• Worcestershire (English pronunciation: /ˈwʊstəʃə/ WUUS-tər-shər, -⁠sheer; written abbreviation: Worcs) is a non-metropolitan administrative, ceremonial and historic county, situated in the West Midlands region of England.
  • Worcestershire (English pronunciation: /ˈwʊstəʃə/ WUUS-tər-shər, English pronunciation: /-ʃɪə/ -⁠sheer; written abbreviation: Worcs) is a non-metropolitan administrative, ceremonial and historic county, situated in the West Midlands region of England.
  • Worcestershire (English pronunciation: /[ˈwʊstəʃə], [ˈwʊstəʃɪə̯]/ WUUS-tər-shər, English pronunciation: /-ʃɪə/ -⁠sheer; written abbreviation: Worcs) is a non-metropolitan administrative, ceremonial and historic county, situated in the West Midlands region of England.
  • Worcestershire (English pronunciation: /[ˈwʊstəʃə], [ˈwʊstəʃɪə̯]/ WUUS-tər-shər, written abbreviation: Worcs) is a non-metropolitan administrative, ceremonial and historic county, situated in the West Midlands region of England.
  • Worcestershire ( () WUUS-tər-shər, -⁠sheer; written abbreviation: Worcs) is a non-metropolitan administrative, ceremonial and historic county, situated in the West Midlands region of England. The cathedral city of Worcester is the largest settlement and county town, with a population of +100,000. The major towns include Bromsgrove, Droitwich, Evesham, Kidderminster, Malvern, Redditch, Stourport-on-Severn and Pershore. The historic county also contained Dudley, Stourbridge, Halesowen, Oldbury, Yardley, Kings Norton and Northfield, whilst the rest of Worcestershire is largely rural. The current administrative county is divided into six districts: Worcester, Redditch, Wychavon, Malvern Hills, Wyre Forest, and Bromsgrove.
  • Worcestershire ( () WUUS-tər-shər, -⁠sheer; written abbreviation: Worcs) is a non-metropolitan administrative, ceremonial and historic county, situated in the West Midlands region of England. The cathedral city of Worcester is the largest settlement and county town. The county includes the towns of Bromsgrove, Droitwich, Evesham, Kidderminster, Malvern, Redditch, Stourport-on-Severn and Pershore. The historic county also contained Dudley, Stourbridge, Halesowen, Oldbury, Yardley, Kings Norton and Northfield respectively. The current administrative county is divided into six districts: Worcester, Redditch, Wychavon, Malvern Hills, Wyre Forest, and Bromsgrove.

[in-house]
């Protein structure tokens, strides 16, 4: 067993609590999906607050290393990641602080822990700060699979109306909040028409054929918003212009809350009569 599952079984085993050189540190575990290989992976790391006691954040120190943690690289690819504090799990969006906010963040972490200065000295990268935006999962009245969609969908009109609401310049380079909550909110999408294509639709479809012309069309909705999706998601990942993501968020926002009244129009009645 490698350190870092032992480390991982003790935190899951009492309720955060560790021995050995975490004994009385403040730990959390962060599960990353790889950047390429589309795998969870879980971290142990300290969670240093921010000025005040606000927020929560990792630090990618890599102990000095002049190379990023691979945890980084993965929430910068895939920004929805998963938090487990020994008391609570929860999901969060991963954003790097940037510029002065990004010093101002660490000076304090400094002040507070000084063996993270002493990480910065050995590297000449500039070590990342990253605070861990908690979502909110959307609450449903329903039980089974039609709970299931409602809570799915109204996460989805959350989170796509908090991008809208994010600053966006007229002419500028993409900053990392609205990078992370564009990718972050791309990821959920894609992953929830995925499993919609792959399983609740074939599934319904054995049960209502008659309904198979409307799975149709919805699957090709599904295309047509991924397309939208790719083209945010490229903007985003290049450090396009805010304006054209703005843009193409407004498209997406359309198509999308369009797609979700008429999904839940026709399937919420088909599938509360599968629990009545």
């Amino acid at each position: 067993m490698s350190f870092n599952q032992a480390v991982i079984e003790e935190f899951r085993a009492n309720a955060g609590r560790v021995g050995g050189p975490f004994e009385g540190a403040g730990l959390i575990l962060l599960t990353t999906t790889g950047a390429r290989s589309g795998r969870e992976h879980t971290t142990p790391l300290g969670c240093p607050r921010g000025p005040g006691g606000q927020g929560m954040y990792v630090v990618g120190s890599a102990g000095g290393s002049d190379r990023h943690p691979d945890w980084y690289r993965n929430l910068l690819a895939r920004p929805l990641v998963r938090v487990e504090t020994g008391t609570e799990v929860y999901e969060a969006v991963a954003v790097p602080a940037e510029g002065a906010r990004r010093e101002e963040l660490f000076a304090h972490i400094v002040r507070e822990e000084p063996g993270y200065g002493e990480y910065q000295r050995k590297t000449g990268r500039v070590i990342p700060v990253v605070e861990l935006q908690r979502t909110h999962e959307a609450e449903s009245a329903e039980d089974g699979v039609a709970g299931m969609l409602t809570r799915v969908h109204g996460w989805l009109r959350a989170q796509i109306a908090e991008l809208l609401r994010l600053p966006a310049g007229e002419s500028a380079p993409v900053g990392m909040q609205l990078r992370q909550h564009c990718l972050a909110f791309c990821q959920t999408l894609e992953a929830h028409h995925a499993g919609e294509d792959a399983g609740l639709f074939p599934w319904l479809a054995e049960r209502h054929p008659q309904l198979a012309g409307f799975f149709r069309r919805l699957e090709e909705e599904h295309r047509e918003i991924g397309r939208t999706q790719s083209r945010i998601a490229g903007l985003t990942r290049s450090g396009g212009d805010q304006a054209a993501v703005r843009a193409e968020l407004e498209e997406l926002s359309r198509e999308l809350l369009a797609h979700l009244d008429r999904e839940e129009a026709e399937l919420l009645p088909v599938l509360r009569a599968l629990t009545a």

• Worcestershire ( () WUUS-tər-shər, -⁠sheer; written abbreviation: Worcs) is a non-metropolitan administrative, ceremonial and historic county, situated in the West Midlands region of England. The area that is now Worcestershire was absorbed into the unified Kingdom of England in 927, at which time it was constituted as a county (see History of Worcestershire). Over the centuries the county borders have been modified, but it was not until 1844 that substantial changes were made. This culminated with the abolition of Worcestershire in 1974 with its northern area becoming part of the West Midlands and the rest part of the county of Hereford and Worcester. However, in 1998 the county of Hereford and Worcester was abolished and Worcestershire was reconstituted without the northern area ceded t
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  • Worcestershire